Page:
Ukrainian Bishop Seminack dies; recalled as ‘an exceptional pastor’

CHICAGO (CNS) — Bishop Richard S. Seminack, the fourth bishop of the Ukrainian Catholic Eparchy of St. Nicholas in Chicago, died Aug. 16 after a long battle with a heart ailment. He was 74.

His body lay in repose Aug. 22 at St. Nicholas Ukrainian Catholic Cathedral in Chicago. The Divine Liturgy and a funeral service was to be celebrated the following morning at the cathedral.

The morning of Aug. 26 his body was to lie in repose at the Ukrainian Catholic Cathedral of the Immaculate Conception in Philadelphia before the celebration there of the Divine Liturgy and a funeral service. Interment was to follow immediately at St. Mary’s Cemetery in Elkins Park, Pennsylvania.

Bishop Seminack “was an exceptional pastor” and “loved by his people,” Metropolitan Archbishop Stefan Soroka of the Ukrainian Archeparchy of Philadelphia told the Pittsburgh Post-Gazette daily newspaper Aug. 22.

St. John Paul II named then-Msgr. Seminack to head the eparchy March 25, 2003. He was ordained to the episcopacy June 4, 2003, by Ukrainian Cardinal Lubomyr Husar, then major archbishop of Lviv, Ukraine. The principal co-consecrators were Archbishop Soroka and Ukrainian Bishop Robert M. Moskal, then head of St. Josaphat Eparchy of Parma, Ohio.

The Eparchy of St. Nicholas of Chicago has 38 parishes scattered across the western United States, stretching from the western borders of Ohio, Kentucky, Tennessee and Mississippi to the Pacific Ocean. About 43 priests serve those parishes. The eparchy has a Catholic population of 10,500.

As he faced his health problems and the rigors of serving a far-flung parishes and parishioners, he relied “on God’s grace,” Archbishop Soroka to the Post-Gazette, adding that such challenges “never seemed to take him over.”

Bishop Seminack was born March 3, 1942, to Raymond and Anna Cwiek Seminack in Philadelphia. His paternal grandparents emigrated from Ternopil, Ukraine, while his maternal grandparents came from Peremyshl, Ukraine. The oldest of seven children, he attended St. Martin of Tours Catholic Elementary School and Father Judge Catholic High School in Philadelphia.

Responding to a call to the priesthood, he received a bachelor of art’s degree in philosophy from St. Basil’s College Seminary in Stamford, Connecticut, in 1963. He continued his priestly formation as a seminarian at St. Josaphat Ukrainian Catholic Seminary and continued his theological studies at The Catholic University of America, both in Washington.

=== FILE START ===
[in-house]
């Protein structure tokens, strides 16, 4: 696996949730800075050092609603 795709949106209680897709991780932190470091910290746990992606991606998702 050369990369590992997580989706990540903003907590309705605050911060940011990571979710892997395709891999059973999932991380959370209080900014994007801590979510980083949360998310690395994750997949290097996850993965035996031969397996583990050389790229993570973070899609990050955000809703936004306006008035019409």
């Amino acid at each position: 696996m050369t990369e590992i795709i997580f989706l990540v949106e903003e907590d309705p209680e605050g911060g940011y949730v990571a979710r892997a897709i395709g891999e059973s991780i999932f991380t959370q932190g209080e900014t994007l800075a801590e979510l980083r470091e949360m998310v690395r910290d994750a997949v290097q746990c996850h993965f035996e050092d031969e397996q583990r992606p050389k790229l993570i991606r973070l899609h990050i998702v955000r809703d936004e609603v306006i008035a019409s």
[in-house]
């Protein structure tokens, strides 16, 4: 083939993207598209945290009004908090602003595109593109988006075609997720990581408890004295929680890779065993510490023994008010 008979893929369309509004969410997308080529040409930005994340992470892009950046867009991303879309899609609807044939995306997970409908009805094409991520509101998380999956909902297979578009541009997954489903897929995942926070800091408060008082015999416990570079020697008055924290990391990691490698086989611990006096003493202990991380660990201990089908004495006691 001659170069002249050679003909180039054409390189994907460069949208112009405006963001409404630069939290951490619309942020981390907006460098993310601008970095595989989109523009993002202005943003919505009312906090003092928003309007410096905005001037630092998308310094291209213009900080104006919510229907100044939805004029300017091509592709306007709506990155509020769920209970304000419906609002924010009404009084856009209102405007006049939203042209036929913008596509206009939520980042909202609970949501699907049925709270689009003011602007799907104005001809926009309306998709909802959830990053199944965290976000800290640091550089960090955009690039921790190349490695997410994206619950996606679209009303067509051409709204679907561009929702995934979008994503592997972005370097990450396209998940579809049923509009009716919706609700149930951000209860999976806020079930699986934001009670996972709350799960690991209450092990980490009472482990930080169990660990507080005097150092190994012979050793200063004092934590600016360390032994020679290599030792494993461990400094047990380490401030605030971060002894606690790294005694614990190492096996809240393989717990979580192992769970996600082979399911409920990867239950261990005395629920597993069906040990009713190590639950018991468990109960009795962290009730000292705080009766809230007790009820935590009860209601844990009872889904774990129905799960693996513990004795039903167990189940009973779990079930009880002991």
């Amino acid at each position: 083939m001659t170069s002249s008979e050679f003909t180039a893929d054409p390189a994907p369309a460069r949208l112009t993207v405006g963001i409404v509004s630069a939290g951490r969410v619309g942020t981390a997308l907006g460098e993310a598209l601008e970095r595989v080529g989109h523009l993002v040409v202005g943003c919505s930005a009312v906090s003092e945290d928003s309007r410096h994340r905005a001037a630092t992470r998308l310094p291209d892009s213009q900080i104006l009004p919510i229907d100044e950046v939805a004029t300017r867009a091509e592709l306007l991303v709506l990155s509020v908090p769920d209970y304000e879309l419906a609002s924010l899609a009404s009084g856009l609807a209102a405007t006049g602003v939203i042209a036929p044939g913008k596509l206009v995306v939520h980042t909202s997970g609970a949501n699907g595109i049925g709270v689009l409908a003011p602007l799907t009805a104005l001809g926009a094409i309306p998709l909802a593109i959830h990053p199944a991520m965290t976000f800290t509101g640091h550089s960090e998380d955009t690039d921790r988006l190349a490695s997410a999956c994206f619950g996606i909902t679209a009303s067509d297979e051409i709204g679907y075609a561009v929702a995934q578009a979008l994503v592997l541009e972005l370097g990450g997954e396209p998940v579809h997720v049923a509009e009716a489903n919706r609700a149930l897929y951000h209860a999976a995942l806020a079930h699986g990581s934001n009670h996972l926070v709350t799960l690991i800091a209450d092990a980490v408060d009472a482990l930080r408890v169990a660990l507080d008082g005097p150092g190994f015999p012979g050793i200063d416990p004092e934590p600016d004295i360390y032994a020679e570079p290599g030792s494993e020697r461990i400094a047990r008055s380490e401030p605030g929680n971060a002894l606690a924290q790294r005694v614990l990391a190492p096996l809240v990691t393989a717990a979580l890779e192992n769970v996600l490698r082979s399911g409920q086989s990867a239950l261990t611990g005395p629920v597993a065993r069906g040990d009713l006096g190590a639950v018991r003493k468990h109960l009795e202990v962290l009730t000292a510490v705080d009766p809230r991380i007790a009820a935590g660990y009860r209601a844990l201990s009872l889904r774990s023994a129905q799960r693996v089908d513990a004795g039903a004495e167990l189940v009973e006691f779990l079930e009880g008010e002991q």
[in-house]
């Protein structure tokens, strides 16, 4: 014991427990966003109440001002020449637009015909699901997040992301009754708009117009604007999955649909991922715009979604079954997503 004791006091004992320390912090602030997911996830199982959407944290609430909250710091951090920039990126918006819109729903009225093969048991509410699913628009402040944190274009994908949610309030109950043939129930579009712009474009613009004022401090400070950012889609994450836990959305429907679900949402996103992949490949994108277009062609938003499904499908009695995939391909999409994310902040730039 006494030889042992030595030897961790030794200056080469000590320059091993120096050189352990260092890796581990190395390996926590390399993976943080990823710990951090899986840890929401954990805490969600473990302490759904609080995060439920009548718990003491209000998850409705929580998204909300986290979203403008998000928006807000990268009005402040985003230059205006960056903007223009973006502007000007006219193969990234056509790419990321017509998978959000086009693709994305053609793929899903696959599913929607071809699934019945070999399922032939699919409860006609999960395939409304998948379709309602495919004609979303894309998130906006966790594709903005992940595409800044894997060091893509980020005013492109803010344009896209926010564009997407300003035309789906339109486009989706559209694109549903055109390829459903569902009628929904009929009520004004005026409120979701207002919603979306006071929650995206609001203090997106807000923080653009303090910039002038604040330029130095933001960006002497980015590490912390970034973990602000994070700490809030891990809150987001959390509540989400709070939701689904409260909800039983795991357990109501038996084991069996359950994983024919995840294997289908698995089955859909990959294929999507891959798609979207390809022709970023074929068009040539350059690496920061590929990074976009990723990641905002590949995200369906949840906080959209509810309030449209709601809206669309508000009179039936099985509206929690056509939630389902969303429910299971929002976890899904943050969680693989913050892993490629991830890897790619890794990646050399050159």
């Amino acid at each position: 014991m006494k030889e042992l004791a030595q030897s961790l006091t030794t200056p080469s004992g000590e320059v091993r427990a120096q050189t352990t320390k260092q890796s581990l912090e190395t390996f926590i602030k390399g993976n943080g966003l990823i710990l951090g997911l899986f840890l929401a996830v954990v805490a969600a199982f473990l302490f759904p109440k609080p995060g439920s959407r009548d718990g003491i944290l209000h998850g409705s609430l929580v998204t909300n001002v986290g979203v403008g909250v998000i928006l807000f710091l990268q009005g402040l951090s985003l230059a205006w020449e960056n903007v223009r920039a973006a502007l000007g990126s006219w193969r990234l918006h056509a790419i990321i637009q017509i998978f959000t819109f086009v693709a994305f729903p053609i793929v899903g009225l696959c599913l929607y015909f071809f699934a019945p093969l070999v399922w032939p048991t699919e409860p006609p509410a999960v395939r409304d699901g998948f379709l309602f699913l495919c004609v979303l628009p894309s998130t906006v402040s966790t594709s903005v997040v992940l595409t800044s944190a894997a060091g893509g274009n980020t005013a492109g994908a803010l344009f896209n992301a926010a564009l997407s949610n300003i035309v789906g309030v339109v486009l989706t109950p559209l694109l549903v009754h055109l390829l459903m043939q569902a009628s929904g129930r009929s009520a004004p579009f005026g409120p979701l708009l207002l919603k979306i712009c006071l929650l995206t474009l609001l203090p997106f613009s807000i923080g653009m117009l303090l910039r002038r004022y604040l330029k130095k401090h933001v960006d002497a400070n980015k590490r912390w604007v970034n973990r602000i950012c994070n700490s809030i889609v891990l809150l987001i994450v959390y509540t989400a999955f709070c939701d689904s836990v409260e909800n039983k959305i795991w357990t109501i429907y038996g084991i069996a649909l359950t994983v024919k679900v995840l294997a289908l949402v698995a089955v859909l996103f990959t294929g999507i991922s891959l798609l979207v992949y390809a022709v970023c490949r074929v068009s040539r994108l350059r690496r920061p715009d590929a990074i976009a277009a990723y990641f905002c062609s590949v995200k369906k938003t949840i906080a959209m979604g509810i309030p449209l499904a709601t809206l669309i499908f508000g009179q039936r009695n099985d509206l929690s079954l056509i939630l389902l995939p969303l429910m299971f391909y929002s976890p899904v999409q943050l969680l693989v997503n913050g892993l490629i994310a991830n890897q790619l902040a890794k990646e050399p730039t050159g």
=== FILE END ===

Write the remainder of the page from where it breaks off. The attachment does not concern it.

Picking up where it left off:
After his ordination on May 25, 1967, by Metropolitan Archbishop Ambrose Senyshyn for the Archeparchy of Philadelphia, he pursued graduate studies at the Pontifical Institute for Oriental Studies in Rome and received a baccalaureate degree in canon law in 1969.

In the Philadelphia archeparchy, he served Catholics in several Pennsylvania parishes: Immaculate Conception Cathedral, Philadelphia; Holy Ghost, Chester; Presentation of Our Lord, Lansdale; St. Anne, Warrington; and Sacred Heart, Philadelphia.

He also was a chaplain for the Sisters of St. Basil the Great in Philadelphia, a campus minister at Manor College in Jenkintown, Pennsylvania, and a chaplain in the U.S. Navy.

When the Philadelphia archeparchy was divided in 1983, he was pastor of Assumption of the Blessed Virgin Mary Church in Miami. He became incardinated into the newly erected Eparchy of St. Josaphat in Parma, in which the Miami parish is located.

On June 8, 1984, Bishop Moskal appointed him pastor of Holy Trinity Church in Carnegie, Pennsylvania. St. John Paul made him a monsignor Oct. 5, 1984.

Within the Eparchy of St. Josaphat, the future bishop held many eparchial positions including director of religious education, diocesan consultor, member of the executive board of the priests’ pension program, chairman of the diocesan priests’ personnel board, chairman of the diocesan priests’ council and staff member of the offices of pastoral ministry and of examiners for junior clergy.

Over the years, Bishop Seminack was invited to observe milestone anniversaries, bless new buildings, baptize new Christians, and bless weddings. He came to honor patronal feast day celebrations, or to be a visible sign of support to a struggling pastor or congregation.

During his episcopacy, St. Nicholas Eparchy observed its 50th anniversary.

The event was solemnized with an opening celebration in the easternmost part of the eparchy — and a yearlong step by step, parish by parish participation in an ongoing process of prayer as each parish hosted a specially commissioned jubilee icon of “The Protection of the Mother of God.”

A tall man, Bishop Seminack could easily “oversee” almost every element of eparchial life. He was described as a gentle man “who was not overbearing in fulfilling his role.”

He had a simple four-word episcopal motto — individual notions that express qualities of Christ’s priesthood and are attributes every priest — or bishop — can strive to emulate: taken, blessed, broken and given.

Bishop Seminack is survived by five brothers, one sister and several nieces and nephews.

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